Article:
Justice League Of America #4: Geoff Johns is continuing to build a new world out of bits and pieces of the past several DC continuities, but he’s doing it while at the same time telling some compelling stories and dealing with the capes and tights set as characters, not just walking and talking plot points.
It isn’t teased on the cover, but I’m something like 90% sure this is part of the build up to this summer’s Trinity War crossover, which I am mostly comfortable with in that the books I understand to be essential to the crossover are already ones I read anyway. (And anyway what bugs me the most about crossovers isn’t that they make you purchase comics you otherwise wouldn’t have, but that they drop in and break up whatever story and character development was going on in the series you were going to buy anyway. Whatever faults the Trinity War ends up having, and I’m betting “superheroes spend more time fighting each other than they do fighting actual freaking villains” shows up prominently here, every indication is that it’s going to be part of the ongoing stories in the three Justice League titles, not an interruption of them. So that’s good.)
This issue also shows that you can come up with a good Catwoman-centric comic book. (It’s just too bad that her own series isn’t keen on doing the same.) She’s the headliner in this book, and she pulls off some impressive detective work and some clever repartee. The book continues to explore the rest of the second-string Justice League and the shady machinations of Amanda Waller in putting it all together.
In what’s probably not an auspicious sign, regular penciler David Finch needs a fill-in three issues into the series. Brett Booth doesn’t really try to match Finch’s work at all, although he keeps the character designs intact. Instead, he draws the issue in his own style. Frankly, I’ve always been at most whelmed by Finch, so this isn’t a bad thing — Booth has a much more polished style than Finch that I actually rather like.
So, y’know, you could do worse things than read this story.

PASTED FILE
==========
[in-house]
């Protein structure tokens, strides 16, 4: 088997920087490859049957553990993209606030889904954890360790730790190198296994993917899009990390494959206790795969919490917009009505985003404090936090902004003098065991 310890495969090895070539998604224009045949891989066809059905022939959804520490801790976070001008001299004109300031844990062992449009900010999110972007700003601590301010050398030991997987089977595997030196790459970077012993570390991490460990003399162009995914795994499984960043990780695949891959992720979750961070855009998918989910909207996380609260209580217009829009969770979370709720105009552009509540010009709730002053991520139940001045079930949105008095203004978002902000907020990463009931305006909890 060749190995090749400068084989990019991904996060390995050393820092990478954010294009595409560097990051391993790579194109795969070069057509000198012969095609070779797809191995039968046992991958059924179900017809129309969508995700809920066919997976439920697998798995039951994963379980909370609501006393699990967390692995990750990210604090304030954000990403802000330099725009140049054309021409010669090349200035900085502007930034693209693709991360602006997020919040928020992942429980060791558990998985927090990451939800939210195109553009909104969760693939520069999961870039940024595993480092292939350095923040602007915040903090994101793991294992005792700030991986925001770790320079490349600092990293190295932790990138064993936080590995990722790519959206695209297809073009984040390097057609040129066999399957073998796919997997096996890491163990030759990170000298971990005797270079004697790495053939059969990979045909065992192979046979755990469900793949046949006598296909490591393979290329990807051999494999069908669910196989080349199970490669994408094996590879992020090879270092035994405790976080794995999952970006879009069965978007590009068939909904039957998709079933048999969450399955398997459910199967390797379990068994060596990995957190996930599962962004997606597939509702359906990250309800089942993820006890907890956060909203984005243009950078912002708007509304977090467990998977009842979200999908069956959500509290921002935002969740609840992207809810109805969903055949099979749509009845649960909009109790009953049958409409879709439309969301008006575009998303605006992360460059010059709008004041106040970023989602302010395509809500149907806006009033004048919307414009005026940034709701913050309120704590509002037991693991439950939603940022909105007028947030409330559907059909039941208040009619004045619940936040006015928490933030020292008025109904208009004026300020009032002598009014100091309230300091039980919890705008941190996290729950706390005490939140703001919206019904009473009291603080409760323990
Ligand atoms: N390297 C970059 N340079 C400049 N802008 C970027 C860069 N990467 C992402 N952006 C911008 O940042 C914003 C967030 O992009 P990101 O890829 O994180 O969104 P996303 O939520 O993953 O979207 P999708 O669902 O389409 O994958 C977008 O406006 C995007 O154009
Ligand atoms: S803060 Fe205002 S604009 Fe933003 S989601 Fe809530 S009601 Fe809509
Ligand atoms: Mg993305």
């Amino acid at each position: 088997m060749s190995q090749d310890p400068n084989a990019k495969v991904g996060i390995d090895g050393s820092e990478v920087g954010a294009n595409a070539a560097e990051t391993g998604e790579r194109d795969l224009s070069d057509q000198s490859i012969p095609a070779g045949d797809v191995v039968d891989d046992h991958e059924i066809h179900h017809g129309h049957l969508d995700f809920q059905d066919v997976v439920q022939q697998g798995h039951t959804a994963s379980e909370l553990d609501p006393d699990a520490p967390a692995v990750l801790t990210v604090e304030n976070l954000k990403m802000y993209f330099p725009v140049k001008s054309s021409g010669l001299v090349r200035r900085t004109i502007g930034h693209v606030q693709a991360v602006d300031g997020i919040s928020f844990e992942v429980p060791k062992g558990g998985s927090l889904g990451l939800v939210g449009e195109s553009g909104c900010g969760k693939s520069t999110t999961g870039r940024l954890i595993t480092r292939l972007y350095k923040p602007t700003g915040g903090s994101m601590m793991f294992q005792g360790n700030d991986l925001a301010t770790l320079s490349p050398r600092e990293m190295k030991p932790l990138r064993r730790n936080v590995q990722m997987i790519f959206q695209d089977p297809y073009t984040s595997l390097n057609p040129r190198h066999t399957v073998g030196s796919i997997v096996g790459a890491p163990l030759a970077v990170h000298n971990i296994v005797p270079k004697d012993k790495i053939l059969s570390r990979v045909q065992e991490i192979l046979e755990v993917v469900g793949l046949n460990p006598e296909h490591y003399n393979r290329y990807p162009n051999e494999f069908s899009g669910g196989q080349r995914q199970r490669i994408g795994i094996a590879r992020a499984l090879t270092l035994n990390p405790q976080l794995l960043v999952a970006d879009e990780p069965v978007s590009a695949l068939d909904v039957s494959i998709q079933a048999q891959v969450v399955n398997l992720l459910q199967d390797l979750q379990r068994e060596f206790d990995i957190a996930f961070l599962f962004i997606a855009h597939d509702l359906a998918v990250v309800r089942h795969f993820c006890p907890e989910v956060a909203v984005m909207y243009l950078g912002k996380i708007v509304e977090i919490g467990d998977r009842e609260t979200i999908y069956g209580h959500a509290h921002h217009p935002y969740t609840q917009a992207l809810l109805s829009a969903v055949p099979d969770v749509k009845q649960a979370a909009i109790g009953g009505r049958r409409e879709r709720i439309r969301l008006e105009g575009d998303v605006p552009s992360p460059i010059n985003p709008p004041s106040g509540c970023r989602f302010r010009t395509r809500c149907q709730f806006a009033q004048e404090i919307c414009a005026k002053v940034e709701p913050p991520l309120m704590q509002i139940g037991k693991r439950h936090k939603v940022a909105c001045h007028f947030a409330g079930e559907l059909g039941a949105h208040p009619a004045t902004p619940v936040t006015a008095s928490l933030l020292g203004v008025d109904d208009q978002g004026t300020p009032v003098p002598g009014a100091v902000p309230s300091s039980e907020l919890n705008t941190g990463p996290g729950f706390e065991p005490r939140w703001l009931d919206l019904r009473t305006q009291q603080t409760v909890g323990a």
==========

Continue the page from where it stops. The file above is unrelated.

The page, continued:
X-Men #1: This is widely known as the series where all the leads are female. It handles this roughly in line with how the title doesn’t; they aren’t X-Women or whatever, they’re an X-Men team that happens to be all-female, with no time explaining why this particular group of X-Men is a team. Frankly, there’s enough A-listers here to make it credible, and the idea of multiple X-Men teams is so entrenched at this point that the book doesn’t need a lot of justification on that front either.
It’s all the other things the book doesn’t explain that can make it a bit difficult for people who don’t routinely make theirs Marvel. There’s a character reveal about halfway through that features someone whose non-comic appearances are limited to a very badly reviewed video game and an X-Men anime, so if you weren’t reading Grant Morrison’s X-Men run, roughly half this issue is going to go right over your head, because the comic does not stop to answer any questions about why you should care who this guy is. The comic somehow makes Jubilee’s post-M-Day backstory even more convoluted (seriously, I’ve checked two different wikis and I can’t figure out what the hell Jubilee was supposed to have been doing before this book). And since this is a series set in the ongoing Marvel continuity, I have no idea if this book plans on answering half these questions or if I’m just expected to pick up a dozen or so trades and figure it out for myself. (As distracting as all those little notes from the editor were in classic Marvel comics, this comic could damn well use some.)
Having said that. Oliver Coipel draws a beautiful comic — he does great work with faces and character moments in addition to doing really well with kinetic action sequences, and given the cast of this book it’s great that Marvel found an artist who realizes there’s more than one female body type in the world (there isn’t a lot of diversity here, nobody will be mistaken for Zephyr from Harbinger, but the characters aren’t just copies of each other with different color hair). And it sets up an interesting premise for it’s opening storyline. You should probably pick this up.